Hitchin museum could house war memorial if family is not traced

The plaque

The plaque - Credit: Archant

A memorial to a First World War soldier could be housed in a museum if no one from his family is found to claim it.

Last week the Comet launched an appeal to trace the family of Edward Christopher Halsey, who served in the 3/4th Battalion of The Queen’s (Royal West Surrey) Regiment during the Great War.

He was killed in action in January 1918 at the age of 19.

A plaque bearing Mr Halsey’s name was found in Berkhamsted, on the other side of the county, 20 years ago by Margaret Casserley. She passed it on to the Hitchin branch of the Royal British Legion but so far no one has come forward to claim the plaque.

Hitchin poppy appeal organiser Mary Prowse said: “If no one comes forward from the family perhaps the plaque could be placed in the British Schools Museum, which would be appropriate as that was his school.”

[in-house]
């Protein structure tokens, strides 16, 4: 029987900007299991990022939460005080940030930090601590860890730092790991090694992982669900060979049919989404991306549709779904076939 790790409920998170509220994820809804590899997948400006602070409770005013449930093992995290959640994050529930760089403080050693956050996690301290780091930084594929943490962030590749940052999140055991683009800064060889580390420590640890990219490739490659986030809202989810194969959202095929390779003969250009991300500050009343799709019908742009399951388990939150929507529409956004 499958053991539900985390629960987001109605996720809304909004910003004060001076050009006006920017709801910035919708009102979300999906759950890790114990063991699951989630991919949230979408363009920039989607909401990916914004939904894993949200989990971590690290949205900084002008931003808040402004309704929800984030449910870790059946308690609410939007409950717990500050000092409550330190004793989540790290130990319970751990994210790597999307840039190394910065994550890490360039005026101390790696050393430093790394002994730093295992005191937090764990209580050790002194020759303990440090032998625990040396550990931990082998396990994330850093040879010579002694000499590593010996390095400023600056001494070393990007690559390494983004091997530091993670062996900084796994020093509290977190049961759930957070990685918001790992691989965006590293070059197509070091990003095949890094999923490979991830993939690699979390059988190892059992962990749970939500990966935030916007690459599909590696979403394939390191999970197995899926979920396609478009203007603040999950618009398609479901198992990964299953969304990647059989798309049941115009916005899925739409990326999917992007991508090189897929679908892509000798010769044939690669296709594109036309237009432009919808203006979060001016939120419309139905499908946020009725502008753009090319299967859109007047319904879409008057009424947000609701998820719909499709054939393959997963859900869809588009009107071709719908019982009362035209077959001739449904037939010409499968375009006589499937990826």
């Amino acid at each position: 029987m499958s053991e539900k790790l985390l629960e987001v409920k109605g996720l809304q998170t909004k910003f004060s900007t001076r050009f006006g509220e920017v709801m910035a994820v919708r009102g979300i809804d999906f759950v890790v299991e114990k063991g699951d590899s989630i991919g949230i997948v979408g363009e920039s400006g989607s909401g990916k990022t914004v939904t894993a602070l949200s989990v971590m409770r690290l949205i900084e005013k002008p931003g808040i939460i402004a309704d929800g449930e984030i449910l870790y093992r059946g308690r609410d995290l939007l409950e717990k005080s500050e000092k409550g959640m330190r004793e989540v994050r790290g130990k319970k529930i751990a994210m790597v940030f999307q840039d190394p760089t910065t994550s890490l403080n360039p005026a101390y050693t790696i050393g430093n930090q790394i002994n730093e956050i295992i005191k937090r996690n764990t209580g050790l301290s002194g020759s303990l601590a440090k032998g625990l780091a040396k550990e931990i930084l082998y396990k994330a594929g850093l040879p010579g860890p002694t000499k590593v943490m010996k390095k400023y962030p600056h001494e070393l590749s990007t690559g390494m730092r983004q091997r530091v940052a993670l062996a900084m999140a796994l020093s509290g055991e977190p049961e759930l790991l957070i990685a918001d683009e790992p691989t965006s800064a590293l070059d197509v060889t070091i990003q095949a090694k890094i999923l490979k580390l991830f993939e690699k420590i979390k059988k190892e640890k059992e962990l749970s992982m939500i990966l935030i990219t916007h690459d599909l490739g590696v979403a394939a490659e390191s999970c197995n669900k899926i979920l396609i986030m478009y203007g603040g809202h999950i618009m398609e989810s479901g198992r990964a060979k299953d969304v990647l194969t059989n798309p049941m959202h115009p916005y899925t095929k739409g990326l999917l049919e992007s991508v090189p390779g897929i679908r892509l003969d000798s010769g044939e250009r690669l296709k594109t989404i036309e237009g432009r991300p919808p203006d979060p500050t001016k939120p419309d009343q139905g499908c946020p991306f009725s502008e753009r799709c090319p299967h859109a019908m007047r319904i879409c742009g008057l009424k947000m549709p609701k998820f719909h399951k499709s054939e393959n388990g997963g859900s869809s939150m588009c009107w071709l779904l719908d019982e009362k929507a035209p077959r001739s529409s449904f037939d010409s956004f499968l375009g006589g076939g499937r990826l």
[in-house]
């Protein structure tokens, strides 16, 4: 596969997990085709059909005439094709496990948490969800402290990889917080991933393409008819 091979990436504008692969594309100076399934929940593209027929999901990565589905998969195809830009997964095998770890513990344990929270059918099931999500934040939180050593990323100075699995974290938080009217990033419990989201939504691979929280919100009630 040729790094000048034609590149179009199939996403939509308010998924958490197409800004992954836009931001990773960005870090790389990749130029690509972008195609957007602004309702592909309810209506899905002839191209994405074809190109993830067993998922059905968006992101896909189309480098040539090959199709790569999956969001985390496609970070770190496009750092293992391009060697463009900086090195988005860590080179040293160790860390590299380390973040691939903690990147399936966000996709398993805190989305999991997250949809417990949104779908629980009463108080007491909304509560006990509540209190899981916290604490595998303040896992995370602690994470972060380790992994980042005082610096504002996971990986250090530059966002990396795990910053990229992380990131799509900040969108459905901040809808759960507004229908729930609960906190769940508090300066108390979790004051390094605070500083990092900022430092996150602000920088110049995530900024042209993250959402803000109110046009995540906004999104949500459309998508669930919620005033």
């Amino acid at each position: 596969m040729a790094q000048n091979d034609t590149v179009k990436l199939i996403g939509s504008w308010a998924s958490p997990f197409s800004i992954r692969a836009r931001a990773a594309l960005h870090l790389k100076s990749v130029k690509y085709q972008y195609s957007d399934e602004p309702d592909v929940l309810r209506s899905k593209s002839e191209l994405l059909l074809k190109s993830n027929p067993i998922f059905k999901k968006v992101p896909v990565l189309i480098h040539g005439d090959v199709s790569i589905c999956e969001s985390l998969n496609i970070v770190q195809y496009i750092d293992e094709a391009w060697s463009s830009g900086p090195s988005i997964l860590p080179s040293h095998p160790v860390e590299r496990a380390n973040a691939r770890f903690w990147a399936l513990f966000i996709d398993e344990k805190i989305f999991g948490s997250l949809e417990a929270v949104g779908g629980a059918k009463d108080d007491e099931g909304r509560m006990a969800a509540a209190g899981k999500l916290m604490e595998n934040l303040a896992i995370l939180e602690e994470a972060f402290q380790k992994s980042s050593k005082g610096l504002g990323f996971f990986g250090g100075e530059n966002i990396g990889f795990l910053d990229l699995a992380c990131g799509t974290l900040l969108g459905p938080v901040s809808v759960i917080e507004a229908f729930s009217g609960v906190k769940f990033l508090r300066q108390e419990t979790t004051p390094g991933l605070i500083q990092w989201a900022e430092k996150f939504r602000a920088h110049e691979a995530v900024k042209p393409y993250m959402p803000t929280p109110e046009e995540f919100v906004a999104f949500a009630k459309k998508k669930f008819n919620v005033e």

Terry Ransome, a trustee at the museum, said: “It should come here if no family member comes forward. We would be happy to give Edward Halsey a welcome home.”

Research has revealed that Mr Halsey was the son of John and Minnie Agusto, who lived at 31 Grove Road, and a brother to John, Joseph and Mary.

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He was killed while serving in Sorel-le-Grand, France, and was buried in the French village at Fins New British Cemetery.

If you have any information to track down Mr Halsey’s family call Mary on 07925 528988.

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